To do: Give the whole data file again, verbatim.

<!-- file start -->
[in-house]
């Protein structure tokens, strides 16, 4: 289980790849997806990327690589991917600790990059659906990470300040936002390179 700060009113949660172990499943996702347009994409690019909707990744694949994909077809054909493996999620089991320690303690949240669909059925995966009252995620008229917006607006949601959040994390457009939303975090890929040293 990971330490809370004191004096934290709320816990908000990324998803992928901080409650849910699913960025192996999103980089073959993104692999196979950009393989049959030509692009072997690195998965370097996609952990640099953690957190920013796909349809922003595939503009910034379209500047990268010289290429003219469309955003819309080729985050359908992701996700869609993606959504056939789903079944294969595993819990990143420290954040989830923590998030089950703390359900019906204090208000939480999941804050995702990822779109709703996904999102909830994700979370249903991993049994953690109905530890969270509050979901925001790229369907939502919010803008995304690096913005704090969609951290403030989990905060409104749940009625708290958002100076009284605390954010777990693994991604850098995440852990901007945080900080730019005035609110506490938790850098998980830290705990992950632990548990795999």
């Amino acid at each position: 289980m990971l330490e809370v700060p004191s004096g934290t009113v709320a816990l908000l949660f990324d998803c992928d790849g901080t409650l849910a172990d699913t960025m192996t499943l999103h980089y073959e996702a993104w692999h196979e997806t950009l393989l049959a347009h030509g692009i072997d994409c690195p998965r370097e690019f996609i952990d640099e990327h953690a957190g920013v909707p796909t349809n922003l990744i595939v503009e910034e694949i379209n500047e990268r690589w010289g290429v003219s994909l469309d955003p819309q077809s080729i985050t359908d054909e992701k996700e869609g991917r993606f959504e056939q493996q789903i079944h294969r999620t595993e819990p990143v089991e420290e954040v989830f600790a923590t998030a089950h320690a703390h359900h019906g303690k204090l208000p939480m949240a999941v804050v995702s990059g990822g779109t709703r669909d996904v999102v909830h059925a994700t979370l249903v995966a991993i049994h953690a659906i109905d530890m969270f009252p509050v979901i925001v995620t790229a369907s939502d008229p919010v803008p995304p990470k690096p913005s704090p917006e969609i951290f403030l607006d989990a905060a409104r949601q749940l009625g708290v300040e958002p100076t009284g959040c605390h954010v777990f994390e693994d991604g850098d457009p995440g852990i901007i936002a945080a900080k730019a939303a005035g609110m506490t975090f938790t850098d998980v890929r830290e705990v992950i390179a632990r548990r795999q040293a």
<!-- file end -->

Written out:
[in-house]
């Protein structure tokens, strides 16, 4: 289980790849997806990327690589991917600790990059659906990470300040936002390179 700060009113949660172990499943996702347009994409690019909707990744694949994909077809054909493996999620089991320690303690949240669909059925995966009252995620008229917006607006949601959040994390457009939303975090890929040293 990971330490809370004191004096934290709320816990908000990324998803992928901080409650849910699913960025192996999103980089073959993104692999196979950009393989049959030509692009072997690195998965370097996609952990640099953690957190920013796909349809922003595939503009910034379209500047990268010289290429003219469309955003819309080729985050359908992701996700869609993606959504056939789903079944294969595993819990990143420290954040989830923590998030089950703390359900019906204090208000939480999941804050995702990822779109709703996904999102909830994700979370249903991993049994953690109905530890969270509050979901925001790229369907939502919010803008995304690096913005704090969609951290403030989990905060409104749940009625708290958002100076009284605390954010777990693994991604850098995440852990901007945080900080730019005035609110506490938790850098998980830290705990992950632990548990795999």
């Amino acid at each position: 289980m990971l330490e809370v700060p004191s004096g934290t009113v709320a816990l908000l949660f990324d998803c992928d790849g901080t409650l849910a172990d699913t960025m192996t499943l999103h980089y073959e996702a993104w692999h196979e997806t950009l393989l049959a347009h030509g692009i072997d994409c690195p998965r370097e690019f996609i952990d640099e990327h953690a957190g920013v909707p796909t349809n922003l990744i595939v503009e910034e694949i379209n500047e990268r690589w010289g290429v003219s994909l469309d955003p819309q077809s080729i985050t359908d054909e992701k996700e869609g991917r993606f959504e056939q493996q789903i079944h294969r999620t595993e819990p990143v089991e420290e954040v989830f600790a923590t998030a089950h320690a703390h359900h019906g303690k204090l208000p939480m949240a999941v804050v995702s990059g990822g779109t709703r669909d996904v999102v909830h059925a994700t979370l249903v995966a991993i049994h953690a659906i109905d530890m969270f009252p509050v979901i925001v995620t790229a369907s939502d008229p919010v803008p995304p990470k690096p913005s704090p917006e969609i951290f403030l607006d989990a905060a409104r949601q749940l009625g708290v300040e958002p100076t009284g959040c605390h954010v777990f994390e693994d991604g850098d457009p995440g852990i901007i936002a945080a900080k730019a939303a005035g609110m506490t975090f938790t850098d998980v890929r830290e705990v992950i390179a632990r548990r795999q040293a």